The Brain Was Not Designed To Read
From a recent presentation by Guinevere Eden, director of the Center for the Study of Learning at Georgetown University: “There’s something really important to remember and that sometimes we forget. When we study the reading brain, we have to remember the brain was not designed to read.” Eden said language has been around for hundreds of thousands of years and it develops spontaneously in a child. Reading, however, does not. “Reading is a cultural invention,” Eden said. “There’s nothing designed in the brain to make us readers. Reading has only been around for 4,000 years, maybe a little longer. There are no systems in place from an evolutionary perspective designed for reading.” The brain is apportioned for various tasks. However, Eden said, when people learn to read, brain areas designed for other skills are being converted for the reading skill. “It’s important to remember this is a skill that we have invented and we use to access knowledge and information,” Eden said. “It’s not a skill that we have a designated brain region for. It’s something the brain has to learn and it takes many years to learn it. For some individuals, it’s just a huge challenge to do this very specific skill”: http://bit.ly/IQoksz.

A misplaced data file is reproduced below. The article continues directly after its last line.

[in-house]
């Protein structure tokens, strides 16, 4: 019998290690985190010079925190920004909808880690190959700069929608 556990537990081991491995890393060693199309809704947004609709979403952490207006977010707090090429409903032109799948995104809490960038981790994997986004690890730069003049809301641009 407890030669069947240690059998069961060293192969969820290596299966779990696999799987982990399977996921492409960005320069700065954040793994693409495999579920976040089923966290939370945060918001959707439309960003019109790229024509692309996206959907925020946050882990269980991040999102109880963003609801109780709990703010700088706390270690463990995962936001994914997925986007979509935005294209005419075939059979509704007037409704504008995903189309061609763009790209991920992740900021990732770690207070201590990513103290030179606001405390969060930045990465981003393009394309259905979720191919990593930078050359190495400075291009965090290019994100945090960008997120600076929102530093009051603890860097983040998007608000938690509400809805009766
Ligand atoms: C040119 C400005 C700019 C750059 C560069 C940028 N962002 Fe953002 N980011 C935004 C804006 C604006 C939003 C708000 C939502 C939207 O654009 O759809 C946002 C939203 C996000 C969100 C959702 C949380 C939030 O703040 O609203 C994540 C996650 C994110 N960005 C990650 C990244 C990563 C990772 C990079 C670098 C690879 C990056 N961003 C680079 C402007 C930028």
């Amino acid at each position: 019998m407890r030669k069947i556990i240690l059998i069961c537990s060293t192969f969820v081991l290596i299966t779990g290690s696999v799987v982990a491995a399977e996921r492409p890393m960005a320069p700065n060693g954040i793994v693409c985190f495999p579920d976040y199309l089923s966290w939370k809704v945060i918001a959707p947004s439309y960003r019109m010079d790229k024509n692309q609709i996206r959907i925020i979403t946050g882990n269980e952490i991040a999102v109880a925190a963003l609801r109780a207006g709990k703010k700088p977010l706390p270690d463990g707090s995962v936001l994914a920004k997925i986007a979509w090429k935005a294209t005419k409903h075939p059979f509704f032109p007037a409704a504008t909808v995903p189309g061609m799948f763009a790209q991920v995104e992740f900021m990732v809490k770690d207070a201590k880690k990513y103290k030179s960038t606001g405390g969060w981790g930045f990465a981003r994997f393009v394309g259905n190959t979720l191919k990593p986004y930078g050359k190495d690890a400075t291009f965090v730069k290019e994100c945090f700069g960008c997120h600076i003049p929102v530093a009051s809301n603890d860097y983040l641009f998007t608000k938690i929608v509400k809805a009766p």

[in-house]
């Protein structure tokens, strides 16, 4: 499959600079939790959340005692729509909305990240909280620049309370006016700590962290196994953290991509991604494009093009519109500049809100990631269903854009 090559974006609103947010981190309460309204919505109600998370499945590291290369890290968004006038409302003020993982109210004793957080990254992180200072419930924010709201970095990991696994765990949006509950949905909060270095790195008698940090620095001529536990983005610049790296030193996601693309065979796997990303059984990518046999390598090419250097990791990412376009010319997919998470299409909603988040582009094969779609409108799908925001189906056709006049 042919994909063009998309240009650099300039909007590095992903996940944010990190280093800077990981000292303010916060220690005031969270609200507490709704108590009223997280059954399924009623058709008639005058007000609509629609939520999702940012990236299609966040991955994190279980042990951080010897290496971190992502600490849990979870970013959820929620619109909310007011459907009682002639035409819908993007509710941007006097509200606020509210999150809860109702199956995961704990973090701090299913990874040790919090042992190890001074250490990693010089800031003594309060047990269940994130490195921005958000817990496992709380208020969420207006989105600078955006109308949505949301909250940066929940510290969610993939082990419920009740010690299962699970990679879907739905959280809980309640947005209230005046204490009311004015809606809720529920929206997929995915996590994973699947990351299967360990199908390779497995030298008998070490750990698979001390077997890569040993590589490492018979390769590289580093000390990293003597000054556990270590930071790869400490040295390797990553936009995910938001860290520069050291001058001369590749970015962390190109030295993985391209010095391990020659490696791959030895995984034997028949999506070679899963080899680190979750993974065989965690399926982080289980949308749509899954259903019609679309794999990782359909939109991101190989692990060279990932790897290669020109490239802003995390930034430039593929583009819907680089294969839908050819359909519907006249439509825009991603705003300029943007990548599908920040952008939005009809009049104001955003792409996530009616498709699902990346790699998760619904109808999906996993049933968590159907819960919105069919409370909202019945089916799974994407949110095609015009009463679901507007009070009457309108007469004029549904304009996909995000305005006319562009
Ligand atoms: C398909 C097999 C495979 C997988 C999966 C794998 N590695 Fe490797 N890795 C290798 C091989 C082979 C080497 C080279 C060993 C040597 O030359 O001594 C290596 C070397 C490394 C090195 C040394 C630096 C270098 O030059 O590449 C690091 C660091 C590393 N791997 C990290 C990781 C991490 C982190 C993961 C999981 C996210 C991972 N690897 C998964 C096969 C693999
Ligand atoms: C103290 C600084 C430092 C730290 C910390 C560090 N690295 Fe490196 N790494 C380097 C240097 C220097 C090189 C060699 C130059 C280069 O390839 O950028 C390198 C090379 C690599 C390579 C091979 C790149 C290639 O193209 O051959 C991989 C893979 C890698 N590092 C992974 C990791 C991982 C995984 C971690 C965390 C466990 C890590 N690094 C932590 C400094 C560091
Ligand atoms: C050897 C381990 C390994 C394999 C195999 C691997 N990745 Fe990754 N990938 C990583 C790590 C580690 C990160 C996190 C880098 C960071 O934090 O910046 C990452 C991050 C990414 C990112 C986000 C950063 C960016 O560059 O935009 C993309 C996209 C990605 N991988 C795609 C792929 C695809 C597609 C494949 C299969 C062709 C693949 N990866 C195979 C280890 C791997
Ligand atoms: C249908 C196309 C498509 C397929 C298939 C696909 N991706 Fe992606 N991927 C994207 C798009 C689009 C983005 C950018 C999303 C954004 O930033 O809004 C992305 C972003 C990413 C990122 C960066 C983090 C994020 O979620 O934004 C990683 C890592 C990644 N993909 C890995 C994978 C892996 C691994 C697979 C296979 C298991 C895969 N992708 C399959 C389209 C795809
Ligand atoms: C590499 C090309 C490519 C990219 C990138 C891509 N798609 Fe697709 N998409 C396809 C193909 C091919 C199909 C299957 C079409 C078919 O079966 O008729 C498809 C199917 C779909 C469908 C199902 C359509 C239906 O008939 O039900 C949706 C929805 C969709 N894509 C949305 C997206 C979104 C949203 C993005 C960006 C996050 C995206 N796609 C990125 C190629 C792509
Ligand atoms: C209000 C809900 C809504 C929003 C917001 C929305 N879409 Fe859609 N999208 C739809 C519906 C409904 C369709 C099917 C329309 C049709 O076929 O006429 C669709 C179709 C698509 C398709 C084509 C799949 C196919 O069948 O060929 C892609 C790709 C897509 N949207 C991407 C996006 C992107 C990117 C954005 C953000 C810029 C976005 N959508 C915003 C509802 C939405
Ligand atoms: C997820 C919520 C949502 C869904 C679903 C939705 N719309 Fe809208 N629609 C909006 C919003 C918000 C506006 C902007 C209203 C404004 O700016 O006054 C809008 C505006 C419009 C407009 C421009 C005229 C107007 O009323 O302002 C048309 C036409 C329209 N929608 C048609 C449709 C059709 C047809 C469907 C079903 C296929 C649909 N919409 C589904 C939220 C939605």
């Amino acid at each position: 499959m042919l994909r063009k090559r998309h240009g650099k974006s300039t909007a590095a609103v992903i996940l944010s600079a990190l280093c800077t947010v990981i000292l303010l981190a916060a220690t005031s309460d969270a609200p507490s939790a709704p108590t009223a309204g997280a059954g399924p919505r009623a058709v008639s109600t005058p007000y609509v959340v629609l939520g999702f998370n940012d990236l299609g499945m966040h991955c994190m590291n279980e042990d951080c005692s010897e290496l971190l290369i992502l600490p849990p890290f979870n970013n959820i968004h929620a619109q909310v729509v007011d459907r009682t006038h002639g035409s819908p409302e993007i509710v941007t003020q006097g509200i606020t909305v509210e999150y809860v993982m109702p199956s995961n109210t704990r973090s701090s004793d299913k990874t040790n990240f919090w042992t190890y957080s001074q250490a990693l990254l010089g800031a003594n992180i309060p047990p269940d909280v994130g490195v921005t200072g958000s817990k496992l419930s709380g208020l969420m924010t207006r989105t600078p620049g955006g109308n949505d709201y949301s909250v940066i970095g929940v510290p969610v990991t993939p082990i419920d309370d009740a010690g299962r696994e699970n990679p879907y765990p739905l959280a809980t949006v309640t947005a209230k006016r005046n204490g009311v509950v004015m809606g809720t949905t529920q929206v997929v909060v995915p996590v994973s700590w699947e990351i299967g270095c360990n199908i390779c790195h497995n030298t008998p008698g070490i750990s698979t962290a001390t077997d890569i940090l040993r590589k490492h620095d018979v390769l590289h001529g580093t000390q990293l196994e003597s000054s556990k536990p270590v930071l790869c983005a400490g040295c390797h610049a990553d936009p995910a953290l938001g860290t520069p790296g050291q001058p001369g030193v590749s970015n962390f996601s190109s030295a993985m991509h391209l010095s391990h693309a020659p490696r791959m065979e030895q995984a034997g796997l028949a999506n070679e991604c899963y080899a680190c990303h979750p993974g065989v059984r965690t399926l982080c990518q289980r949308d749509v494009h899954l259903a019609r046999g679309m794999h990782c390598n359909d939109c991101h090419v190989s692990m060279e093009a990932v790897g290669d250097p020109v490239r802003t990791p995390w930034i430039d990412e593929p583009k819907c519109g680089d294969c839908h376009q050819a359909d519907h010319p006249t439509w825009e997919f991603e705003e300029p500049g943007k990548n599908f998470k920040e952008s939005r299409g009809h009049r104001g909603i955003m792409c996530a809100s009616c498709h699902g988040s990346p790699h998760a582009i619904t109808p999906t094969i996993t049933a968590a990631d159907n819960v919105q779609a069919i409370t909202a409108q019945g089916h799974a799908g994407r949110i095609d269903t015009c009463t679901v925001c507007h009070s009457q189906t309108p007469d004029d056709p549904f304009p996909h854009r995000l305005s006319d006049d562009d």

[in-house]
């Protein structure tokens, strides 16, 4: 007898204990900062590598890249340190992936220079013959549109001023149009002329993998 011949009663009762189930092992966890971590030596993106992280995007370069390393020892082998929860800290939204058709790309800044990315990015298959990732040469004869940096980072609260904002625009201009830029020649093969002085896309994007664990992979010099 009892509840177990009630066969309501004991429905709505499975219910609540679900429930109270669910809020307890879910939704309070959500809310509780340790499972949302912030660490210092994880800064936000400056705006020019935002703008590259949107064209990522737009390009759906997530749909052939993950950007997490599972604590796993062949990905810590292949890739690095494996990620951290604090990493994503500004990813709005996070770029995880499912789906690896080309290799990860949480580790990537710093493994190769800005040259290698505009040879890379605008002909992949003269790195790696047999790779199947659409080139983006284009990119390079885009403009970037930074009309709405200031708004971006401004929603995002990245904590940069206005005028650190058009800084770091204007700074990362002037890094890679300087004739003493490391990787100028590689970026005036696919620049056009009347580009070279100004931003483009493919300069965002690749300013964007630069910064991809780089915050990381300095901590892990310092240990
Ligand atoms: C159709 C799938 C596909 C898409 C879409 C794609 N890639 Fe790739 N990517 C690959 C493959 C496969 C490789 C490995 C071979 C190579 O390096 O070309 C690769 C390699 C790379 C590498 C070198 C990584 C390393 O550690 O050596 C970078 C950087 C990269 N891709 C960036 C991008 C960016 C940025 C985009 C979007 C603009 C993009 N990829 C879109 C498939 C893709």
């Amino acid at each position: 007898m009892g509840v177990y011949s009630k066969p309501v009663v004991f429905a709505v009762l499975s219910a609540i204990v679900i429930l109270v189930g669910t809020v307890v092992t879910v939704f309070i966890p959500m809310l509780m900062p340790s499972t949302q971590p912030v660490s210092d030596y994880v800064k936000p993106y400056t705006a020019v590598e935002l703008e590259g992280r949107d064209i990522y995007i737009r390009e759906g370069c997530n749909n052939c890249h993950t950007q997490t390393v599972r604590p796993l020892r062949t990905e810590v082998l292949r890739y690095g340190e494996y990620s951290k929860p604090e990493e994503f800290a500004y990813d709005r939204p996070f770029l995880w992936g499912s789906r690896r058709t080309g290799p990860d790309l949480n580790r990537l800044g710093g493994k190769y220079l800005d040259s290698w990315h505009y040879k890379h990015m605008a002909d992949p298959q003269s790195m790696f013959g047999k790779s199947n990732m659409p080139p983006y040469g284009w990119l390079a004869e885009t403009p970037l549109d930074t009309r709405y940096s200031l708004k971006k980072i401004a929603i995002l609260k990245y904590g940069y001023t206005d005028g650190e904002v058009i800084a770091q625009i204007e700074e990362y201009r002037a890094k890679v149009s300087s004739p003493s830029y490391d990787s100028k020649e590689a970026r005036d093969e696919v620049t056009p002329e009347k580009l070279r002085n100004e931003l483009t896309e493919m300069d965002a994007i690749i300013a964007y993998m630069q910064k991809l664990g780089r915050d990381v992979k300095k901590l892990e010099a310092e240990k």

The researcher Stanislas Dehaene has a wonderful phrase for this borrowing of brain areas designed for other tasks: he calls it “neuronal recycling.” It’s important to remember that none of us are born to read the way we’re born to speak our native language; each individual brain has to be painstakingly rewired in order to perform this newfangled (evolutionarily speaking) skill.